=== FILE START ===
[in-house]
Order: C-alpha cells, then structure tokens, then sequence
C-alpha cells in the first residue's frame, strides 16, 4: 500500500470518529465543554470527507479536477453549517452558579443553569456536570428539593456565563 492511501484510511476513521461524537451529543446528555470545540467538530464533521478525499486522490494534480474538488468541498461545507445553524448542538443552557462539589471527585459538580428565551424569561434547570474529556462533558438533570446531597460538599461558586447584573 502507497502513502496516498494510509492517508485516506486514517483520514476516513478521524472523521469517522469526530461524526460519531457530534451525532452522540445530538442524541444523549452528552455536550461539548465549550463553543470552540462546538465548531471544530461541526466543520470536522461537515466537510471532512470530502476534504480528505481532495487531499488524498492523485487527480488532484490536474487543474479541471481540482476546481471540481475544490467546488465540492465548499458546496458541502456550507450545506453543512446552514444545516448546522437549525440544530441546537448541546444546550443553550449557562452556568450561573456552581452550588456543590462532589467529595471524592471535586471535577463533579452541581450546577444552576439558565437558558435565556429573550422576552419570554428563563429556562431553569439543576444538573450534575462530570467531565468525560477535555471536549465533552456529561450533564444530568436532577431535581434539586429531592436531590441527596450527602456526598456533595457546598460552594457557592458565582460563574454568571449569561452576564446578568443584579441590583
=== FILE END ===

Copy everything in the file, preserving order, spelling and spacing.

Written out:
[in-house]
Order: C-alpha cells, then structure tokens, then sequence
C-alpha cells in the first residue's frame, strides 16, 4: 500500500470518529465543554470527507479536477453549517452558579443553569456536570428539593456565563 492511501484510511476513521461524537451529543446528555470545540467538530464533521478525499486522490494534480474538488468541498461545507445553524448542538443552557462539589471527585459538580428565551424569561434547570474529556462533558438533570446531597460538599461558586447584573 502507497502513502496516498494510509492517508485516506486514517483520514476516513478521524472523521469517522469526530461524526460519531457530534451525532452522540445530538442524541444523549452528552455536550461539548465549550463553543470552540462546538465548531471544530461541526466543520470536522461537515466537510471532512470530502476534504480528505481532495487531499488524498492523485487527480488532484490536474487543474479541471481540482476546481471540481475544490467546488465540492465548499458546496458541502456550507450545506453543512446552514444545516448546522437549525440544530441546537448541546444546550443553550449557562452556568450561573456552581452550588456543590462532589467529595471524592471535586471535577463533579452541581450546577444552576439558565437558558435565556429573550422576552419570554428563563429556562431553569439543576444538573450534575462530570467531565468525560477535555471536549465533552456529561450533564444530568436532577431535581434539586429531592436531590441527596450527602456526598456533595457546598460552594457557592458565582460563574454568571449569561452576564446578568443584579441590583